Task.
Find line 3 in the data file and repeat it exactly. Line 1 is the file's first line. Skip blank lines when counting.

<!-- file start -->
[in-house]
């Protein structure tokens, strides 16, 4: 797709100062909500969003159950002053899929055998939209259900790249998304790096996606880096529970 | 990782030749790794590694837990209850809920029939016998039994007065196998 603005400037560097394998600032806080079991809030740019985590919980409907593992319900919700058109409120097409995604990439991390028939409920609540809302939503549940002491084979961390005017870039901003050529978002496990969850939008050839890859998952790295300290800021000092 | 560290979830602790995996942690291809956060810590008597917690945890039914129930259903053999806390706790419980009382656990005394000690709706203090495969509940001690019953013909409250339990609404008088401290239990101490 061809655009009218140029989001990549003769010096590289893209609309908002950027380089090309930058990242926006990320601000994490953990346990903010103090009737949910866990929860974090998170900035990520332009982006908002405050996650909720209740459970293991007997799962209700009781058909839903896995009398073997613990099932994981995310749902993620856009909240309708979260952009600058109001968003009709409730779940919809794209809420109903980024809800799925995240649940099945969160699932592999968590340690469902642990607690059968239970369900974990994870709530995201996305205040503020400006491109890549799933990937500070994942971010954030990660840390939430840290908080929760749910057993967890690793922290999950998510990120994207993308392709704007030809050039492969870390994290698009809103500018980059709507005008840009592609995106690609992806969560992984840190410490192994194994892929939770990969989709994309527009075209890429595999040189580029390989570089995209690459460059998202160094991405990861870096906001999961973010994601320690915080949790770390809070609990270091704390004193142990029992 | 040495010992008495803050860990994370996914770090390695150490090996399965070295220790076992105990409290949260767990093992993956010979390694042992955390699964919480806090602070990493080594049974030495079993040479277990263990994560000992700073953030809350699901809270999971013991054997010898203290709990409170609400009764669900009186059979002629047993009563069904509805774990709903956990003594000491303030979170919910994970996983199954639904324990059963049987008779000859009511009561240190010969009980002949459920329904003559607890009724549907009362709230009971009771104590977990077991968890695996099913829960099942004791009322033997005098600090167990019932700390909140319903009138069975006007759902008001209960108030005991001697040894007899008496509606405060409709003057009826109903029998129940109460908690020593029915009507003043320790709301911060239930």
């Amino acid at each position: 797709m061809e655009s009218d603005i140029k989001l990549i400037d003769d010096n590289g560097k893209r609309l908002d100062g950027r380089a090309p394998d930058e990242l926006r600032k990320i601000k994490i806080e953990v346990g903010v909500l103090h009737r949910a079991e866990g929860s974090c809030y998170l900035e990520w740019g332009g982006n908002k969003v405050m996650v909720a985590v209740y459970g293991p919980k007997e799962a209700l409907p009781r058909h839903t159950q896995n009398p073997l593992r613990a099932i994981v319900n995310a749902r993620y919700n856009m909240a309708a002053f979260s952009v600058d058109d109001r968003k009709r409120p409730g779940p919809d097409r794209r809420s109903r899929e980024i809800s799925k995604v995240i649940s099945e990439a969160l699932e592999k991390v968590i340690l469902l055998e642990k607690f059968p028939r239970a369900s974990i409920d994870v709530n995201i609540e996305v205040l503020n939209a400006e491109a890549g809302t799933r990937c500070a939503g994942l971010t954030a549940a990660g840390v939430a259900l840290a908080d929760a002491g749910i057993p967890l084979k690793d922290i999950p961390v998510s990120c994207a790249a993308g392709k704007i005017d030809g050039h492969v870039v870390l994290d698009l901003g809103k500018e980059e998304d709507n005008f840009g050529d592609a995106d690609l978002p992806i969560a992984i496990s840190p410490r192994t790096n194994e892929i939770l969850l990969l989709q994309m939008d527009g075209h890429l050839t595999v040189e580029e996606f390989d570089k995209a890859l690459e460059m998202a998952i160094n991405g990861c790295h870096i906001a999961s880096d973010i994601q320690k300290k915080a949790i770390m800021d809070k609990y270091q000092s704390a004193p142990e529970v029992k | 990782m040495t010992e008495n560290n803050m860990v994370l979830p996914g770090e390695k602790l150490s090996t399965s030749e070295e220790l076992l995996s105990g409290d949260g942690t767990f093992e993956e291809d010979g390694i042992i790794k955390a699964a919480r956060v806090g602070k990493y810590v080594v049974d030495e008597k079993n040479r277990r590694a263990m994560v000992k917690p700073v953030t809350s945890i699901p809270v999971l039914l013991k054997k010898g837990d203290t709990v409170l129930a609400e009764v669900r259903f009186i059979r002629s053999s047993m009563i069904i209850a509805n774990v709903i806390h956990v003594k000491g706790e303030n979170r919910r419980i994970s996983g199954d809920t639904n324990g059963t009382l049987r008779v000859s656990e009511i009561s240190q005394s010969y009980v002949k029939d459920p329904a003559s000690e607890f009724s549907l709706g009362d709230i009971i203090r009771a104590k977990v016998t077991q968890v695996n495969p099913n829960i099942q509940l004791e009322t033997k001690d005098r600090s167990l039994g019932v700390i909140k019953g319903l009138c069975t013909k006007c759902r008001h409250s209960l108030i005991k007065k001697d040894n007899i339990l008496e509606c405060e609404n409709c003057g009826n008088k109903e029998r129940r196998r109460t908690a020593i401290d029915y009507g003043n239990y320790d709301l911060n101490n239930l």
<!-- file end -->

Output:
């Amino acid at each position: 797709m061809e655009s009218d603005i140029k989001l990549i400037d003769d010096n590289g560097k893209r609309l908002d100062g950027r380089a090309p394998d930058e990242l926006r600032k990320i601000k994490i806080e953990v346990g903010v909500l103090h009737r949910a079991e866990g929860s974090c809030y998170l900035e990520w740019g332009g982006n908002k969003v405050m996650v909720a985590v209740y459970g293991p919980k007997e799962a209700l409907p009781r058909h839903t159950q896995n009398p073997l593992r613990a099932i994981v319900n995310a749902r993620y919700n856009m909240a309708a002053f979260s952009v600058d058109d109001r968003k009709r409120p409730g779940p919809d097409r794209r809420s109903r899929e980024i809800s799925k995604v995240i649940s099945e990439a969160l699932e592999k991390v968590i340690l469902l055998e642990k607690f059968p028939r239970a369900s974990i409920d994870v709530n995201i609540e996305v205040l503020n939209a400006e491109a890549g809302t799933r990937c500070a939503g994942l971010t954030a549940a990660g840390v939430a259900l840290a908080d929760a002491g749910i057993p967890l084979k690793d922290i999950p961390v998510s990120c994207a790249a993308g392709k704007i005017d030809g050039h492969v870039v870390l994290d698009l901003g809103k500018e980059e998304d709507n005008f840009g050529d592609a995106d690609l978002p992806i969560a992984i496990s840190p410490r192994t790096n194994e892929i939770l969850l990969l989709q994309m939008d527009g075209h890429l050839t595999v040189e580029e996606f390989d570089k995209a890859l690459e460059m998202a998952i160094n991405g990861c790295h870096i906001a999961s880096d973010i994601q320690k300290k915080a949790i770390m800021d809070k609990y270091q000092s704390a004193p142990e529970v029992k | 990782m040495t010992e008495n560290n803050m860990v994370l979830p996914g770090e390695k602790l150490s090996t399965s030749e070295e220790l076992l995996s105990g409290d949260g942690t767990f093992e993956e291809d010979g390694i042992i790794k955390a699964a919480r956060v806090g602070k990493y810590v080594v049974d030495e008597k079993n040479r277990r590694a263990m994560v000992k917690p700073v953030t809350s945890i699901p809270v999971l039914l013991k054997k010898g837990d203290t709990v409170l129930a609400e009764v669900r259903f009186i059979r002629s053999s047993m009563i069904i209850a509805n774990v709903i806390h956990v003594k000491g706790e303030n979170r919910r419980i994970s996983g199954d809920t639904n324990g059963t009382l049987r008779v000859s656990e009511i009561s240190q005394s010969y009980v002949k029939d459920p329904a003559s000690e607890f009724s549907l709706g009362d709230i009971i203090r009771a104590k977990v016998t077991q968890v695996n495969p099913n829960i099942q509940l004791e009322t033997k001690d005098r600090s167990l039994g019932v700390i909140k019953g319903l009138c069975t013909k006007c759902r008001h409250s209960l108030i005991k007065k001697d040894n007899i339990l008496e509606c405060e609404n409709c003057g009826n008088k109903e029998r129940r196998r109460t908690a020593i401290d029915y009507g003043n239990y320790d709301l911060n101490n239930l």